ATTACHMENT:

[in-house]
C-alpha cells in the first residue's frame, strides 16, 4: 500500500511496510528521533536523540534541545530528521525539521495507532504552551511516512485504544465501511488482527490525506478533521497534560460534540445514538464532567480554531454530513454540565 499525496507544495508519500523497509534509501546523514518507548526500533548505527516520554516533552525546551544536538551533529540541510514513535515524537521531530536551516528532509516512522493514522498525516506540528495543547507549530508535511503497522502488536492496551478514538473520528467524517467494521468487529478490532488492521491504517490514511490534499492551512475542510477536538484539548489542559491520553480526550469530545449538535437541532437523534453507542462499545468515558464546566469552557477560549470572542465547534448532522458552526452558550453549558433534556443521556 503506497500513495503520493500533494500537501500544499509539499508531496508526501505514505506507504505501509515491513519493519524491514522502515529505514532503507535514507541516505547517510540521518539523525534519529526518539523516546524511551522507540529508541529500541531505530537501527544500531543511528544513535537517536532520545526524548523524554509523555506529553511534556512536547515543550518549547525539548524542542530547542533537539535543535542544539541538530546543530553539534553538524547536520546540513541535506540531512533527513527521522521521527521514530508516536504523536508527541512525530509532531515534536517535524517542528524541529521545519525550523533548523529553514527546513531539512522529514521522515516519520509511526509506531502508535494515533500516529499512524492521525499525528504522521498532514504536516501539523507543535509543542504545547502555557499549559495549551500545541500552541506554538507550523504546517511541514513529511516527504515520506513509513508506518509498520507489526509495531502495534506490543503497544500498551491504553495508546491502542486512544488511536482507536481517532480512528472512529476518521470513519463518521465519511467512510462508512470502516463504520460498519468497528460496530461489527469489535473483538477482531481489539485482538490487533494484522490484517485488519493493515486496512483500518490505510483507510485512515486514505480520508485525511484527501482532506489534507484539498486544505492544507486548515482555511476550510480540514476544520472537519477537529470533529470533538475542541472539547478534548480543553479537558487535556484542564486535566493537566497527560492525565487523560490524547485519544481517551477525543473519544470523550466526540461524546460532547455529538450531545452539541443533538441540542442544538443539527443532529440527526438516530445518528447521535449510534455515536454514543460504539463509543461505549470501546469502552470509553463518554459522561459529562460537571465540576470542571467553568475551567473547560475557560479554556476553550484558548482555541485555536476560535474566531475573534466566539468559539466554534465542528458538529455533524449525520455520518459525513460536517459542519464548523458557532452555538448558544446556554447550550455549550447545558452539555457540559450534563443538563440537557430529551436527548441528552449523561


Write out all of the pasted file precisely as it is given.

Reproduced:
[in-house]
C-alpha cells in the first residue's frame, strides 16, 4: 500500500511496510528521533536523540534541545530528521525539521495507532504552551511516512485504544465501511488482527490525506478533521497534560460534540445514538464532567480554531454530513454540565 499525496507544495508519500523497509534509501546523514518507548526500533548505527516520554516533552525546551544536538551533529540541510514513535515524537521531530536551516528532509516512522493514522498525516506540528495543547507549530508535511503497522502488536492496551478514538473520528467524517467494521468487529478490532488492521491504517490514511490534499492551512475542510477536538484539548489542559491520553480526550469530545449538535437541532437523534453507542462499545468515558464546566469552557477560549470572542465547534448532522458552526452558550453549558433534556443521556 503506497500513495503520493500533494500537501500544499509539499508531496508526501505514505506507504505501509515491513519493519524491514522502515529505514532503507535514507541516505547517510540521518539523525534519529526518539523516546524511551522507540529508541529500541531505530537501527544500531543511528544513535537517536532520545526524548523524554509523555506529553511534556512536547515543550518549547525539548524542542530547542533537539535543535542544539541538530546543530553539534553538524547536520546540513541535506540531512533527513527521522521521527521514530508516536504523536508527541512525530509532531515534536517535524517542528524541529521545519525550523533548523529553514527546513531539512522529514521522515516519520509511526509506531502508535494515533500516529499512524492521525499525528504522521498532514504536516501539523507543535509543542504545547502555557499549559495549551500545541500552541506554538507550523504546517511541514513529511516527504515520506513509513508506518509498520507489526509495531502495534506490543503497544500498551491504553495508546491502542486512544488511536482507536481517532480512528472512529476518521470513519463518521465519511467512510462508512470502516463504520460498519468497528460496530461489527469489535473483538477482531481489539485482538490487533494484522490484517485488519493493515486496512483500518490505510483507510485512515486514505480520508485525511484527501482532506489534507484539498486544505492544507486548515482555511476550510480540514476544520472537519477537529470533529470533538475542541472539547478534548480543553479537558487535556484542564486535566493537566497527560492525565487523560490524547485519544481517551477525543473519544470523550466526540461524546460532547455529538450531545452539541443533538441540542442544538443539527443532529440527526438516530445518528447521535449510534455515536454514543460504539463509543461505549470501546469502552470509553463518554459522561459529562460537571465540576470542571467553568475551567473547560475557560479554556476553550484558548482555541485555536476560535474566531475573534466566539468559539466554534465542528458538529455533524449525520455520518459525513460536517459542519464548523458557532452555538448558544446556554447550550455549550447545558452539555457540559450534563443538563440537557430529551436527548441528552449523561